Image via Foster Campbell for Louisiana

A runoff election for a Senate seat in Louisiana could help to slightly lessen the blow of the hold of Republican power in the House, Senate, Executive branch and potentially the Supreme Court of our government. Democrat Foster Campbell will face off against Republican John Kennedy in a December 10 election for the final seat in the United States Senate.

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On Election Day, a wide field of candidates campaigned for the seat, with Kennedy receiving 25 percent of the vote and Campbell 17.5 percent. The trailing Republican candidate Charles Boustany garnered 15.4 percent percent and Democrat Caroline Fayard received 12.5 percent.

While an easy Campbell victory is an uphill battle, many are noting that he does have a legitimate shot at an upset. Louisiana already has a Democratic (if pro-life) governor in John Bel Edwards, who replaced noted idiot Bobby Jindal at the beginning of this year. Additionally, with a national focus on this seat, Foster has the chance to pull wider support from the many Americans who are upset over the fact that, you know, the majority of people in this country did not actually vote for Donald Trump to be our next president. Republicans are already working to extinguish any possibility of a Campbell win.

Some are also considering it a preview of the rallying and hard work that needs to be done in the 2018 midterm elections to wrestle any bit of power we can away from Trump and his band of merry white supremacists.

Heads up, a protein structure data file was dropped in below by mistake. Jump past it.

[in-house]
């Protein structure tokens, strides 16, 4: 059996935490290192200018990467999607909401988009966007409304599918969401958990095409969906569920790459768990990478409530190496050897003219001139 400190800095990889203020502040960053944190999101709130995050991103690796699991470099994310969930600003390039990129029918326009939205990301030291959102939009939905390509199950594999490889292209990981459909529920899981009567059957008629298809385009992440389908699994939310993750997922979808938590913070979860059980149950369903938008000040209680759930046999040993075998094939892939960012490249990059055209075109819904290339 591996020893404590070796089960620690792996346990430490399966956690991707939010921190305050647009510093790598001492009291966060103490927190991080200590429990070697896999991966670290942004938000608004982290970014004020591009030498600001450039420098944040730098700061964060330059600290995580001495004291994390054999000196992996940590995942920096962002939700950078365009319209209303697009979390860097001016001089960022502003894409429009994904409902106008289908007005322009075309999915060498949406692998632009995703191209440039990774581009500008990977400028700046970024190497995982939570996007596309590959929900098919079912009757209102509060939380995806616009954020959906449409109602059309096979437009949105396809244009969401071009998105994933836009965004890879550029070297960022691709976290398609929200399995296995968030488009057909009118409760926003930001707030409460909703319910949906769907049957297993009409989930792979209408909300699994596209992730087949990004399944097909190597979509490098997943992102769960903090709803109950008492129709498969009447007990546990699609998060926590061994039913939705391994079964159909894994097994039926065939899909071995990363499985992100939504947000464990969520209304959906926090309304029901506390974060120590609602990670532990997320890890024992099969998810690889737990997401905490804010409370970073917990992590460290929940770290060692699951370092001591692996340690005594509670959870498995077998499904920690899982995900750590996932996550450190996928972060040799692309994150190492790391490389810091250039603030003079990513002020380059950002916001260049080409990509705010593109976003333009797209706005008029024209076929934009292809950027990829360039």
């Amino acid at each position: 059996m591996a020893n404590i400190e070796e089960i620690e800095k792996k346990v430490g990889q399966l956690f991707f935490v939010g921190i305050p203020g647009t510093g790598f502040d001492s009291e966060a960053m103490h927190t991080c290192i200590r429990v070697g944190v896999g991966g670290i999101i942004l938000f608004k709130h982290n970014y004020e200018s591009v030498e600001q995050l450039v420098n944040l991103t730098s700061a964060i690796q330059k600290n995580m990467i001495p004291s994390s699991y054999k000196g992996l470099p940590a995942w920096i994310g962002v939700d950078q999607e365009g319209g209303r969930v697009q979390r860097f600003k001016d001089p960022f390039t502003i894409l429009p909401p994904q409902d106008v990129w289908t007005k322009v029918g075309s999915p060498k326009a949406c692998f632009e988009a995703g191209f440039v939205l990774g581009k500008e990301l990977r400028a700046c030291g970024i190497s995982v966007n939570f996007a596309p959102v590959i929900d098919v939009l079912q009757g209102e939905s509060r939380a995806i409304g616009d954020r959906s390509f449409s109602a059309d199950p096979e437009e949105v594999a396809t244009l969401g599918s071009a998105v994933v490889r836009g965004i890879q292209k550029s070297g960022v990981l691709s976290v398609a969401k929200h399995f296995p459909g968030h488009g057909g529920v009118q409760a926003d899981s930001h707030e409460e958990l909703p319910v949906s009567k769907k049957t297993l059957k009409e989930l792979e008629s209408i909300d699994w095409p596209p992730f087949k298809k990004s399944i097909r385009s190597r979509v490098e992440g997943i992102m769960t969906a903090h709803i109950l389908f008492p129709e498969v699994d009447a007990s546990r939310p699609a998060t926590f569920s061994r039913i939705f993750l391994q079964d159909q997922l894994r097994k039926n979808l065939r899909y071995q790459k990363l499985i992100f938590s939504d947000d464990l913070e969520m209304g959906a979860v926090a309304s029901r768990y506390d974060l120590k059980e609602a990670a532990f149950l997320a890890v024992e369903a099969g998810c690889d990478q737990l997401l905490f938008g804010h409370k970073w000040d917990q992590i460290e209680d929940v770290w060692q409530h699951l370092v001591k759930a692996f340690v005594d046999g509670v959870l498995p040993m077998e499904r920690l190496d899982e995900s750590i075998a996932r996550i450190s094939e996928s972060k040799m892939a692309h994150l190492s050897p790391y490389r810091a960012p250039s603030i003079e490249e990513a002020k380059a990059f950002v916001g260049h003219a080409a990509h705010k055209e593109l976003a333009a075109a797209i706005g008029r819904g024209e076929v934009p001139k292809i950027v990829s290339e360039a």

Campbell served in the Louisiana State Senate for seven terms and worked as a teacher out of college. He is currently the chairman for the state Public Service Commission. On his campaign site, he touts victories helping to pass measures aiding domestic violence victims by waiving utility startup fees for those fleeing abuse and lowering the cost of telephone calls for inmates in Louisiana prisons and jails. He also advocates for “science based policies” to help restore the Louisiana coast.

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Perhaps unsurprising for a politician in a conservative southern state, his website is devoid of any clear language about women’s health rights and draws attention to his “Christian values.” Still, if elected to the Senate, he promises to fight for paid family leave and equal pay.

While a Campbell win wouldn’t flip the Senate in favor of the Democrats, it would hurt the Republican majority somewhat giving them a 51-49 lead instead of 52-48.

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You can donate to Campbell’s campaign here and those who are interested in volunteering can request more information. Finally, if you live in Louisiana, don’t forget to vote on December 10